Selective Solidarity

Over the course of the last year, we have witnessed the latest attacks in a seemingly endless story of human tragedy. Thousands of lives have been lost and millions more have been twisted beyond recognition. They weren’t the first, and they won’t be the last, but you could be forgiven for thinking that some of them were more important.

Following the attacks in Paris on both the 7th of January and the 13th of November, the world responded with declarations of support and solidarity. We stood by France in its fear, its grief, and its anger. As the reports kept coming in and the numbers kept climbing, our hearts broke. As we saw pictures, watched videos and read the accounts of those unlucky enough to be there but lucky enough to survive, we wept. The world can be a really fucked up place sometimes but in that moment we made it slightly better just by caring. If only the same could be said about our response to every attack.

On the same day as the Charlie Hebdo shooting at least 37 people were killed and 66 injured by a bomb in Yemen’s Capital, Sanaa. Between the 3rd and the 7th of January, Boko Haram militants opened fire on Nigerian villages, killing at least 2,000 people and displacing 35,000 more. Later that month, on the 30th of January, a bombing at a mosque in Pakistan killed 60 people.

Over the course of two days, the 4th and 5th of February, Boko Haram militants in Cameroon killed 91 people and injured at least 500 more in a mass shooting and burning. The 13th of February saw 22 people killed and 60 injured as a result of a shooting and bombing at a mosque in Pakistan.

On the 7th of March suicide bombings at local markets and a car park in Nigeria killed 58 and injured 139. Thirteen days later a series of five suicide bombings were carried out at Mosques in Yemen. 137 were killed, 345 injured.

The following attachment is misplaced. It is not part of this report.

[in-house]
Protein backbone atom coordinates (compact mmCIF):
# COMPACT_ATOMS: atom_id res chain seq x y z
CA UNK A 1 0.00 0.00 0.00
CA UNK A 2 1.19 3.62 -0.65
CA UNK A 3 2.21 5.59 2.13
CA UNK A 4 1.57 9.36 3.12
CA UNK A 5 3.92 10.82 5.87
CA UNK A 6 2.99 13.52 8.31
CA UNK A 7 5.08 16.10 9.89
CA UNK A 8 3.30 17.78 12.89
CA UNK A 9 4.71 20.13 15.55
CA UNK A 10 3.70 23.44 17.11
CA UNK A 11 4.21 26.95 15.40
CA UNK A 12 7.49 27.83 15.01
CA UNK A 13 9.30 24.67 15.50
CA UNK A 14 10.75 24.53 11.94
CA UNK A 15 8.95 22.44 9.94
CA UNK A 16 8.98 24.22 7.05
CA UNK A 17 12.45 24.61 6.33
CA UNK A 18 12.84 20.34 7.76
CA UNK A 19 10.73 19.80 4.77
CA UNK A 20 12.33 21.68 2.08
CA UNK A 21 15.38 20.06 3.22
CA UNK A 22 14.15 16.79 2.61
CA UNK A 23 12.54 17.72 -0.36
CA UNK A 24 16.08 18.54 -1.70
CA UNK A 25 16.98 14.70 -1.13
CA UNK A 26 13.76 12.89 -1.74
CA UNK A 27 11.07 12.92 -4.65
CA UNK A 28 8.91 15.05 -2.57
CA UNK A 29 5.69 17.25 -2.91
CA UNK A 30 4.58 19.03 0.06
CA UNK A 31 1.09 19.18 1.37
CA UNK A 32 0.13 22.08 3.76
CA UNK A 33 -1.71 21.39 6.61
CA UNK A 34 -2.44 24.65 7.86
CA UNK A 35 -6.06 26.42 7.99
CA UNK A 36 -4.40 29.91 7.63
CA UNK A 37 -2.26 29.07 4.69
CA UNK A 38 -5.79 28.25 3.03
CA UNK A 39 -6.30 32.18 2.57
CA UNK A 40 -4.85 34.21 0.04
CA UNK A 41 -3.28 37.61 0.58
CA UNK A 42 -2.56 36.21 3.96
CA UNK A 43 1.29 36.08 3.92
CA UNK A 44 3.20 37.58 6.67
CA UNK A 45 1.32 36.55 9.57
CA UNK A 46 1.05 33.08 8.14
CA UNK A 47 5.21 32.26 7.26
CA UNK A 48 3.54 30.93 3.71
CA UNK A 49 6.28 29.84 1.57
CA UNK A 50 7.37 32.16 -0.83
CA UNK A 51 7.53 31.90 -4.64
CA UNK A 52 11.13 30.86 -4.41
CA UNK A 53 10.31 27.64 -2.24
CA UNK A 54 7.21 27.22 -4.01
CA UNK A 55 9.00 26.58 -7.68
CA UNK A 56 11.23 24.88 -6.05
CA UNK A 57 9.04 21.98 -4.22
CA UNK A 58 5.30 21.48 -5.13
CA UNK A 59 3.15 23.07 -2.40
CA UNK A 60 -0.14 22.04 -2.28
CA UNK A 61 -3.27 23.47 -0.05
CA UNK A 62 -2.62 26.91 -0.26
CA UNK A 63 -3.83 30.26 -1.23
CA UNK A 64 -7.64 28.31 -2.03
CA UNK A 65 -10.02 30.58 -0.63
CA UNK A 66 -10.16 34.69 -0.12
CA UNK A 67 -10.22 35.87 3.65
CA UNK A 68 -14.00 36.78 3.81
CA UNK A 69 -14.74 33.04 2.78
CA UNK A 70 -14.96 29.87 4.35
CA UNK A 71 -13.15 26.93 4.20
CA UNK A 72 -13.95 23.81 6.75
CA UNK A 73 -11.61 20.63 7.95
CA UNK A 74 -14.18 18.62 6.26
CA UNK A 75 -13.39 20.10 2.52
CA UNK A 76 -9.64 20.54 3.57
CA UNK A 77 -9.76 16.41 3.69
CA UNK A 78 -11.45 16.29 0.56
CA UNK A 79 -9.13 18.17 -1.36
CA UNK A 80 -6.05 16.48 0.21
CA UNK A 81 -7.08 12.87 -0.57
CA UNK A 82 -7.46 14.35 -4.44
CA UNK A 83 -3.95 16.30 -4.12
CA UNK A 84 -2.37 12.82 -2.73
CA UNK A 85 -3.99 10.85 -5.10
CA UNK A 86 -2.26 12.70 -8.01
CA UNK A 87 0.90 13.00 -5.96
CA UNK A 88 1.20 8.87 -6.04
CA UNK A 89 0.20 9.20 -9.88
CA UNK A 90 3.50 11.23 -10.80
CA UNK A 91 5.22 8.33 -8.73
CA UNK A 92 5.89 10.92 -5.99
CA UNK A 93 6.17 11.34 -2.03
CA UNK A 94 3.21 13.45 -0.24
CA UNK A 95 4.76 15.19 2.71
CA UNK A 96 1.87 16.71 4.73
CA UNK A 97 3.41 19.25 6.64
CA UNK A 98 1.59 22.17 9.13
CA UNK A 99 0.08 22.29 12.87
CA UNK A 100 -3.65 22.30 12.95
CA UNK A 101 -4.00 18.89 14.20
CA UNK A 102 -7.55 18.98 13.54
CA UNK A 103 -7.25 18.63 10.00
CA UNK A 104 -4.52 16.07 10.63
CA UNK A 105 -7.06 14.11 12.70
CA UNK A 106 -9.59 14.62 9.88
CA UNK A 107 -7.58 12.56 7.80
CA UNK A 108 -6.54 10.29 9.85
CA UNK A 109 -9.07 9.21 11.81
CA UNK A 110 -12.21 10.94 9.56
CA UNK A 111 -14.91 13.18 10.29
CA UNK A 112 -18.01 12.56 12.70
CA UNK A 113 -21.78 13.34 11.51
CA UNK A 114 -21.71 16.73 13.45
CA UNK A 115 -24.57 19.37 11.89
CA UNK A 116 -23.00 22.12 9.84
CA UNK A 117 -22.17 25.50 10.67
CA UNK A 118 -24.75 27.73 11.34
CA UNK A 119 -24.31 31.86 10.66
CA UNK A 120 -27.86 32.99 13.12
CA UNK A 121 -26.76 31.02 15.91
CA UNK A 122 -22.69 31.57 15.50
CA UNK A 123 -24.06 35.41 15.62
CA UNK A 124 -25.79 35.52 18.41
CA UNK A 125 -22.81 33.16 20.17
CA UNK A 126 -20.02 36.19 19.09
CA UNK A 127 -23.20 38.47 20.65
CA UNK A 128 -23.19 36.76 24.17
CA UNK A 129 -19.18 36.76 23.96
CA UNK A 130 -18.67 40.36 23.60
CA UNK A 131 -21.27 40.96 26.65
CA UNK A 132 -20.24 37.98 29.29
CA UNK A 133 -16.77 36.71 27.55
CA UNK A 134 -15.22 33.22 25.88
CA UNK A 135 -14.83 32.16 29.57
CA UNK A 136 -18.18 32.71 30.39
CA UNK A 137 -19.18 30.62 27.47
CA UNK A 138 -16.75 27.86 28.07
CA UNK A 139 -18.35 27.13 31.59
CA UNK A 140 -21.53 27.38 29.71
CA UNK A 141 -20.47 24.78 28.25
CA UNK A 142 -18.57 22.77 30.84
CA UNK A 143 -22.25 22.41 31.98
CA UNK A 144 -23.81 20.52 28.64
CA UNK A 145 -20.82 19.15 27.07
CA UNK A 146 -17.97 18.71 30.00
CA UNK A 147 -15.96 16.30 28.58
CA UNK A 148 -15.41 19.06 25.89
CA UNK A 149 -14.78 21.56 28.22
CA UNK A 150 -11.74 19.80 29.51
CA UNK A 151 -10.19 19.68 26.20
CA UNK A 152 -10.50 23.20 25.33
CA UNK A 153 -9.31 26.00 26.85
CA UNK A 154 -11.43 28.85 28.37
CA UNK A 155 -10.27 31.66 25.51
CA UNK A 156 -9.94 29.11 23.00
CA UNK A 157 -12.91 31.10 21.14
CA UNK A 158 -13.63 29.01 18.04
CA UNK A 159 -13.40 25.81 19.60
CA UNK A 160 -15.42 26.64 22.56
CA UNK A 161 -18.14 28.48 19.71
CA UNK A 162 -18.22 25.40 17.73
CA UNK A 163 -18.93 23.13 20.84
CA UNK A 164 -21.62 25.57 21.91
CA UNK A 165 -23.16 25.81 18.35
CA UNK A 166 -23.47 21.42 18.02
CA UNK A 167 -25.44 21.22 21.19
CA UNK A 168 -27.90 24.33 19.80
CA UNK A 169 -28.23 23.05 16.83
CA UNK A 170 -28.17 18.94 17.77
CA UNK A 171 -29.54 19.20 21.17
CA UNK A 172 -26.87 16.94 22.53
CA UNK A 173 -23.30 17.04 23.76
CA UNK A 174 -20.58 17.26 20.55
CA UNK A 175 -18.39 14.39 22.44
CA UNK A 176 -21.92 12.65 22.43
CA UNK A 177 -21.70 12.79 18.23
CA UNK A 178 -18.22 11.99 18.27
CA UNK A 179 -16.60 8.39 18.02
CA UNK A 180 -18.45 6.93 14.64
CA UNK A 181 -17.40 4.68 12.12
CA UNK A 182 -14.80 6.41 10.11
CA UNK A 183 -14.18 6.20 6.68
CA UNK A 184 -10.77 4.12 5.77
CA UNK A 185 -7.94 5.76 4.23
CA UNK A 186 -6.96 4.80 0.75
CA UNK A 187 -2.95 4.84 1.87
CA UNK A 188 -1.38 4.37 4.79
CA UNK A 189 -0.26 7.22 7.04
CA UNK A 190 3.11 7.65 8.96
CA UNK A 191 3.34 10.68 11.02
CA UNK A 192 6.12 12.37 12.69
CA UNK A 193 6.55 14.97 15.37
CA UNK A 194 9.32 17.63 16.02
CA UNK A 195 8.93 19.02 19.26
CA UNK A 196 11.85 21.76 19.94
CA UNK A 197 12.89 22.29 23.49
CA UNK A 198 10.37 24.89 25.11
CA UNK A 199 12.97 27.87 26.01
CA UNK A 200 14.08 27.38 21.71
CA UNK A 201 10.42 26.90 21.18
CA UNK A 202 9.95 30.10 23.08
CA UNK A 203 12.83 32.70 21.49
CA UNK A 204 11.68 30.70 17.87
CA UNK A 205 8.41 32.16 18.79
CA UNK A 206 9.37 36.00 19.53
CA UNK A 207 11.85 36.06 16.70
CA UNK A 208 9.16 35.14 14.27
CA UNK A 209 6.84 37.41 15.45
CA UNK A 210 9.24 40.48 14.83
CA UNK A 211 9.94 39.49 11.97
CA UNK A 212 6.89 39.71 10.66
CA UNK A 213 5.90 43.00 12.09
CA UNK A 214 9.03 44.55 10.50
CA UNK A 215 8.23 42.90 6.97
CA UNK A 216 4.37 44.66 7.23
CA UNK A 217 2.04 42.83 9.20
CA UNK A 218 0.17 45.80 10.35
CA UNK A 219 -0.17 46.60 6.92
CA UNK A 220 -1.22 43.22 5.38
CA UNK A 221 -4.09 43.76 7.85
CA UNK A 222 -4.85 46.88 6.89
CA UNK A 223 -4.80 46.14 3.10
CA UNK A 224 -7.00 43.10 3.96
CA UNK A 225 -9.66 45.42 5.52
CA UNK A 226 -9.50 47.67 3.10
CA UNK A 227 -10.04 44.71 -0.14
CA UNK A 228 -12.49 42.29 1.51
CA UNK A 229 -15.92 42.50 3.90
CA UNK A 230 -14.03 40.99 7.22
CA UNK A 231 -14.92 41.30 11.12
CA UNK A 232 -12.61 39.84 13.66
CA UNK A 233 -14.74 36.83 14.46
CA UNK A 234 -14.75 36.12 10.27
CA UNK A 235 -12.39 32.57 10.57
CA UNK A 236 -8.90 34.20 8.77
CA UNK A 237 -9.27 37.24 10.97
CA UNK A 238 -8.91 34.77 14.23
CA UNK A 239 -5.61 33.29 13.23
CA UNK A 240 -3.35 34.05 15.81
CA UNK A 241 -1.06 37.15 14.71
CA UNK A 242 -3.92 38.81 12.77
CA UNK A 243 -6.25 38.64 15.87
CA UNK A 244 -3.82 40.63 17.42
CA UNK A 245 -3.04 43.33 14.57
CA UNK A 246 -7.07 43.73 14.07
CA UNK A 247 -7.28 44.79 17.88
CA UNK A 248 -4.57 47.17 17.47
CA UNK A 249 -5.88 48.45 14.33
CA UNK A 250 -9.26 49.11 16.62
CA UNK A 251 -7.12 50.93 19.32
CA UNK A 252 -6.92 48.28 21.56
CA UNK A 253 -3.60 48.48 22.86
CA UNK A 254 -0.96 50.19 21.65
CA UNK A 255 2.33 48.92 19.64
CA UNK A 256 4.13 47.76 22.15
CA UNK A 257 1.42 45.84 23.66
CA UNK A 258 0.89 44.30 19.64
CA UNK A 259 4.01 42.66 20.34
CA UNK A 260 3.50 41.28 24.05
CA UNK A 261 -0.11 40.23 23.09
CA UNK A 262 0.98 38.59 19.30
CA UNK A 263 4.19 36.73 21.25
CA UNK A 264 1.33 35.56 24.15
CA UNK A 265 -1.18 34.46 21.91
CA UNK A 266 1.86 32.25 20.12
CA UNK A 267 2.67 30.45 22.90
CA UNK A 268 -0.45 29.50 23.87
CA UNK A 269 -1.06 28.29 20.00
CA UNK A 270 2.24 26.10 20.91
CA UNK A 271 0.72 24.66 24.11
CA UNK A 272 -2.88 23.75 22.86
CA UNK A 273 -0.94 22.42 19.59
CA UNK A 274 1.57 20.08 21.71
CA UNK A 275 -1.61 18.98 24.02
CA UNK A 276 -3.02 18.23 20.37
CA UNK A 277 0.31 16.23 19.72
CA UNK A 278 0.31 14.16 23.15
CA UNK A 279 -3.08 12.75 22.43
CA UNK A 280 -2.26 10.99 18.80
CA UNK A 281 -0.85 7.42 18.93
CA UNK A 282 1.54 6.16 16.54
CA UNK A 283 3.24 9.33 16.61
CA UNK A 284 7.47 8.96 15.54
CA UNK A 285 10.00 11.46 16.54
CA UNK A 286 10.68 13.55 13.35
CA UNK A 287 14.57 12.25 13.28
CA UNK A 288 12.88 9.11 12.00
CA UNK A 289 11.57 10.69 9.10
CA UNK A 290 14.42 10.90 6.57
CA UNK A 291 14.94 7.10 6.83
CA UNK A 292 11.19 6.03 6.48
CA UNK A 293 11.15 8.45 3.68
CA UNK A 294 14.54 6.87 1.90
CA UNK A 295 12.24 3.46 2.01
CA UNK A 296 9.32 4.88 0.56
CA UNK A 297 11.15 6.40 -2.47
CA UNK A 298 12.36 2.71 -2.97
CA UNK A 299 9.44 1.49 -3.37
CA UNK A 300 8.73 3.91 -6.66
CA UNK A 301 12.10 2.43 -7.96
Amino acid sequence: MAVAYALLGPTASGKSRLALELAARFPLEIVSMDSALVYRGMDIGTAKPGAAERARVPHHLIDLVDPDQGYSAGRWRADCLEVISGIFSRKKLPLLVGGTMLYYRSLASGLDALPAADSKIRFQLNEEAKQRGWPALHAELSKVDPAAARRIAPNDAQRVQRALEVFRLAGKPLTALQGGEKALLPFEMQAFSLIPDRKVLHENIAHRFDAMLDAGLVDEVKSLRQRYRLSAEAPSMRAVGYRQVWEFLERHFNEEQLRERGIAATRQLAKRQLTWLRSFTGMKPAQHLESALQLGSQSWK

A shooting on the first day of April saw 147 dead and 79 injured at Garissa University in Kenya. On the 18th, a suicide bombing outside a bank in Afghanistan killed 33 and injured 115.

On the 13th of May a bus carrying Shia muslims was attacked in Pakistan, leaving 45 dead and 13 injured. The bus driver drove straight to the nearest hospital but it was too late for most people. Nine days after this, a suicide bomber attacked a Shia mosque in Saudi Arabia. 21 were killed and over 90 were injured.

Three car bombs were detonated close to the Turkish border crossing in Syria on the 25th of June, resulting in 146 fatalities. The following day, 70 African Union Soldiers were  killed and 27 were injured when  Al Shabaab militants seized control of a military base in Somalia.

A series of shootings at mosques in Nigeria saw 145 killed and 17 injured between the 1st and 2nd of July. In Iraq 100 people lost their lives and 170 more were injured following a suicide car bombing on the 17th.

On the 7th of August a suicide bomber in a truck packed with explosives targeted recruits outside a police academy in Afghanistan. 50 were killed, 500 were injured. Another truck bombing on the 13th, this time in Iraq, killed 76 and injured 212.

Suicide bombings in Yemen killed 32 and injured 92 on the 3rd of September. Seventeen days after this, a series of suicide bombings in Nigeria left 145 dead and 97 wounded.

On the 10th of October, suicide bombers in Turkey killed 102 and injured 508 when they detonated themselves near the site of a peace rally. On the last day of the month, 224 people were killed when ISIS affiliated militants bombed a plane. No one survived.